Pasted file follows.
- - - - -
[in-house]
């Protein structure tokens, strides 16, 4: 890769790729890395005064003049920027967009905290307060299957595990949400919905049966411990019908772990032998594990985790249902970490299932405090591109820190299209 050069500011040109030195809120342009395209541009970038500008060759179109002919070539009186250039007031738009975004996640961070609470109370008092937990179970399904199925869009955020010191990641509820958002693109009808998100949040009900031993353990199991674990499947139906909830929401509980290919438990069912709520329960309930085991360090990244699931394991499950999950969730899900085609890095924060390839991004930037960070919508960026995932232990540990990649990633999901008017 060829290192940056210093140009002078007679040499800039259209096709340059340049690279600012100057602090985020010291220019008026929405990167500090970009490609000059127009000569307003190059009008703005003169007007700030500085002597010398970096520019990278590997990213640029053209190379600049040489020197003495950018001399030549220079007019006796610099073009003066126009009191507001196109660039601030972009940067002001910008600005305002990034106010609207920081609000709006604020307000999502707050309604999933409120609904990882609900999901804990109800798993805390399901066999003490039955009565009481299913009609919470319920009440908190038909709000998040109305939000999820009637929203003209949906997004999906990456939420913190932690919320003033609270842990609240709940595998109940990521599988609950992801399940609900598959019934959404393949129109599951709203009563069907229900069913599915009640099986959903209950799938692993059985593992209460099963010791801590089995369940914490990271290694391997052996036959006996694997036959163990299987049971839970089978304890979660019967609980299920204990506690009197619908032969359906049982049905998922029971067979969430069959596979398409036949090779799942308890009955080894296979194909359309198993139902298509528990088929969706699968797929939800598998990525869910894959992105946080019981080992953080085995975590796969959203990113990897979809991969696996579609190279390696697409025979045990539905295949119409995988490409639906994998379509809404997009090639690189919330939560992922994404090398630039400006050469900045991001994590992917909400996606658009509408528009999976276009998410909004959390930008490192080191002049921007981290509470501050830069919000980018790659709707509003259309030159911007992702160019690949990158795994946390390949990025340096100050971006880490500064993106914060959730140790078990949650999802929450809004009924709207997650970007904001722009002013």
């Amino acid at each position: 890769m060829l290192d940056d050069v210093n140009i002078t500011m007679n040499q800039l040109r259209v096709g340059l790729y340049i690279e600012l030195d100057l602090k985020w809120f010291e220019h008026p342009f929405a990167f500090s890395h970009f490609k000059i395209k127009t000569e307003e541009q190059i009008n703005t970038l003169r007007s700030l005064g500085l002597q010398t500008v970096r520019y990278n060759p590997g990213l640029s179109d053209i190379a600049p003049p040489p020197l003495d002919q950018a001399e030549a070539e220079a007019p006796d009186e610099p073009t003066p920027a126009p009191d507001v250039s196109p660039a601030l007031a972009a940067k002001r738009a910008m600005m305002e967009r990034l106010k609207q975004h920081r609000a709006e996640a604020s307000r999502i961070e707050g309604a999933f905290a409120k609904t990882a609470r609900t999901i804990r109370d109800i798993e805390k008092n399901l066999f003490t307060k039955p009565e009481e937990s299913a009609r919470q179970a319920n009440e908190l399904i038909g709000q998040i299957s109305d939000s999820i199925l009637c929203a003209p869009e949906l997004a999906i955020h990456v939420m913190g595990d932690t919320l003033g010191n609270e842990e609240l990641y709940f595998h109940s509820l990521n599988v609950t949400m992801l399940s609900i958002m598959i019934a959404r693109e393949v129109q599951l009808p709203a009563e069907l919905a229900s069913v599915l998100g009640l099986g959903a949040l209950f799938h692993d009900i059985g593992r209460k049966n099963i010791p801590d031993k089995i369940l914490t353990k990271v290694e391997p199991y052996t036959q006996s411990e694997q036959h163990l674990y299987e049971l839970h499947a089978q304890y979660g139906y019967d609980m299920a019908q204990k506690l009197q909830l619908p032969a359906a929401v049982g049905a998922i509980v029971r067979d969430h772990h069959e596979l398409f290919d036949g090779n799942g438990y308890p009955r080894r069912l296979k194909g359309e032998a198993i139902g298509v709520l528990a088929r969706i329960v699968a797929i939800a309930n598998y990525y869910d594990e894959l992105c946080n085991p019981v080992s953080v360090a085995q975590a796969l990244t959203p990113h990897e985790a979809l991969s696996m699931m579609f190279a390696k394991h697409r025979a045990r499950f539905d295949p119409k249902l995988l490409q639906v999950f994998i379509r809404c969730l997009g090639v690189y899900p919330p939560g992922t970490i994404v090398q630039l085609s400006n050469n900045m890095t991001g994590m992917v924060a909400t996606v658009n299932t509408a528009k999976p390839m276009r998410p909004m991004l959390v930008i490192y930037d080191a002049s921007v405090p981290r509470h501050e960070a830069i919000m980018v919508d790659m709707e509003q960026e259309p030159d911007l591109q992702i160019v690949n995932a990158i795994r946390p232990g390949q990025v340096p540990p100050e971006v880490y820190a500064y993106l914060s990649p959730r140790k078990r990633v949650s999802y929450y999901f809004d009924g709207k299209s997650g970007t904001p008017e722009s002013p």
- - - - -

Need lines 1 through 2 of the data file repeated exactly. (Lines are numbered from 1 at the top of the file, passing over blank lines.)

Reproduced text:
[in-house]
């Protein structure tokens, strides 16, 4: 890769790729890395005064003049920027967009905290307060299957595990949400919905049966411990019908772990032998594990985790249902970490299932405090591109820190299209 050069500011040109030195809120342009395209541009970038500008060759179109002919070539009186250039007031738009975004996640961070609470109370008092937990179970399904199925869009955020010191990641509820958002693109009808998100949040009900031993353990199991674990499947139906909830929401509980290919438990069912709520329960309930085991360090990244699931394991499950999950969730899900085609890095924060390839991004930037960070919508960026995932232990540990990649990633999901008017 060829290192940056210093140009002078007679040499800039259209096709340059340049690279600012100057602090985020010291220019008026929405990167500090970009490609000059127009000569307003190059009008703005003169007007700030500085002597010398970096520019990278590997990213640029053209190379600049040489020197003495950018001399030549220079007019006796610099073009003066126009009191507001196109660039601030972009940067002001910008600005305002990034106010609207920081609000709006604020307000999502707050309604999933409120609904990882609900999901804990109800798993805390399901066999003490039955009565009481299913009609919470319920009440908190038909709000998040109305939000999820009637929203003209949906997004999906990456939420913190932690919320003033609270842990609240709940595998109940990521599988609950992801399940609900598959019934959404393949129109599951709203009563069907229900069913599915009640099986959903209950799938692993059985593992209460099963010791801590089995369940914490990271290694391997052996036959006996694997036959163990299987049971839970089978304890979660019967609980299920204990506690009197619908032969359906049982049905998922029971067979969430069959596979398409036949090779799942308890009955080894296979194909359309198993139902298509528990088929969706699968797929939800598998990525869910894959992105946080019981080992953080085995975590796969959203990113990897979809991969696996579609190279390696697409025979045990539905295949119409995988490409639906994998379509809404997009090639690189919330939560992922994404090398630039400006050469900045991001994590992917909400996606658009509408528009999976276009998410909004959390930008490192080191002049921007981290509470501050830069919000980018790659709707509003259309030159911007992702160019690949990158795994946390390949990025340096100050971006880490500064993106914060959730140790078990949650999802929450809004009924709207997650970007904001722009002013």